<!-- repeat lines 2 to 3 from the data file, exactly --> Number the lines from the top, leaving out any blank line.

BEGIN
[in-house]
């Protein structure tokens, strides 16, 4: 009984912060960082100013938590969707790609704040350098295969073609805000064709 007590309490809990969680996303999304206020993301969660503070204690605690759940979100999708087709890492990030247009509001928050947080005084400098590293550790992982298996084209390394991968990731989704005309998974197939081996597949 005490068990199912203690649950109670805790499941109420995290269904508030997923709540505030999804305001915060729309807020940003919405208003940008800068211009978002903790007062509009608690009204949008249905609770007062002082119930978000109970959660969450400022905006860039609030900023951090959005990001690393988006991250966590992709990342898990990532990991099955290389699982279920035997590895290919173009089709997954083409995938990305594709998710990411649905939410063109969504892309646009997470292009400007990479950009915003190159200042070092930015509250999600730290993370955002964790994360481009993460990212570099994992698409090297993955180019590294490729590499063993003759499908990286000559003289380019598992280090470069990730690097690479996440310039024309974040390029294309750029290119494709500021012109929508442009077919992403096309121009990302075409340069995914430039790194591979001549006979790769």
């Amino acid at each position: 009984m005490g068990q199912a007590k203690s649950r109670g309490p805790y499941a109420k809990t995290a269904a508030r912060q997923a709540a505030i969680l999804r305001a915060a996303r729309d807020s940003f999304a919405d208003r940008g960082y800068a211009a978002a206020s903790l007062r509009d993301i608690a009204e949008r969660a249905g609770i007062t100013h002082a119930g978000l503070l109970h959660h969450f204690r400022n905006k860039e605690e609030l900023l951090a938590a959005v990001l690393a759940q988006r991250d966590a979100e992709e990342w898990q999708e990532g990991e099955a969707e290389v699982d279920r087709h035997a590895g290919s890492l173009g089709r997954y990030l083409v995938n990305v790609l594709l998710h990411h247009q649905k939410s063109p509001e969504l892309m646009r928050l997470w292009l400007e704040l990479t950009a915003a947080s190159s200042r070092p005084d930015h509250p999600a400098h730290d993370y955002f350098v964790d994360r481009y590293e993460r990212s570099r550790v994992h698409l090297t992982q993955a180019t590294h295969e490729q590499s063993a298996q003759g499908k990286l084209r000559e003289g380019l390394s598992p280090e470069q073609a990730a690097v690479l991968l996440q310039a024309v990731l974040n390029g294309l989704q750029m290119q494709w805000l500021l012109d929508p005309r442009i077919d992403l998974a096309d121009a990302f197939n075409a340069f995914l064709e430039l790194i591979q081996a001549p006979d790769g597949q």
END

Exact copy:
């Protein structure tokens, strides 16, 4: 009984912060960082100013938590969707790609704040350098295969073609805000064709 007590309490809990969680996303999304206020993301969660503070204690605690759940979100999708087709890492990030247009509001928050947080005084400098590293550790992982298996084209390394991968990731989704005309998974197939081996597949 005490068990199912203690649950109670805790499941109420995290269904508030997923709540505030999804305001915060729309807020940003919405208003940008800068211009978002903790007062509009608690009204949008249905609770007062002082119930978000109970959660969450400022905006860039609030900023951090959005990001690393988006991250966590992709990342898990990532990991099955290389699982279920035997590895290919173009089709997954083409995938990305594709998710990411649905939410063109969504892309646009997470292009400007990479950009915003190159200042070092930015509250999600730290993370955002964790994360481009993460990212570099994992698409090297993955180019590294490729590499063993003759499908990286000559003289380019598992280090470069990730690097690479996440310039024309974040390029294309750029290119494709500021012109929508442009077919992403096309121009990302075409340069995914430039790194591979001549006979790769």
């Amino acid at each position: 009984m005490g068990q199912a007590k203690s649950r109670g309490p805790y499941a109420k809990t995290a269904a508030r912060q997923a709540a505030i969680l999804r305001a915060a996303r729309d807020s940003f999304a919405d208003r940008g960082y800068a211009a978002a206020s903790l007062r509009d993301i608690a009204e949008r969660a249905g609770i007062t100013h002082a119930g978000l503070l109970h959660h969450f204690r400022n905006k860039e605690e609030l900023l951090a938590a959005v990001l690393a759940q988006r991250d966590a979100e992709e990342w898990q999708e990532g990991e099955a969707e290389v699982d279920r087709h035997a590895g290919s890492l173009g089709r997954y990030l083409v995938n990305v790609l594709l998710h990411h247009q649905k939410s063109p509001e969504l892309m646009r928050l997470w292009l400007e704040l990479t950009a915003a947080s190159s200042r070092p005084d930015h509250p999600a400098h730290d993370y955002f350098v964790d994360r481009y590293e993460r990212s570099r550790v994992h698409l090297t992982q993955a180019t590294h295969e490729q590499s063993a298996q003759g499908k990286l084209r000559e003289g380019l390394s598992p280090e470069q073609a990730a690097v690479l991968l996440q310039a024309v990731l974040n390029g294309l989704q750029m290119q494709w805000l500021l012109d929508p005309r442009i077919d992403l998974a096309d121009a990302f197939n075409a340069f995914l064709e430039l790194i591979q081996a001549p006979d790769g597949q």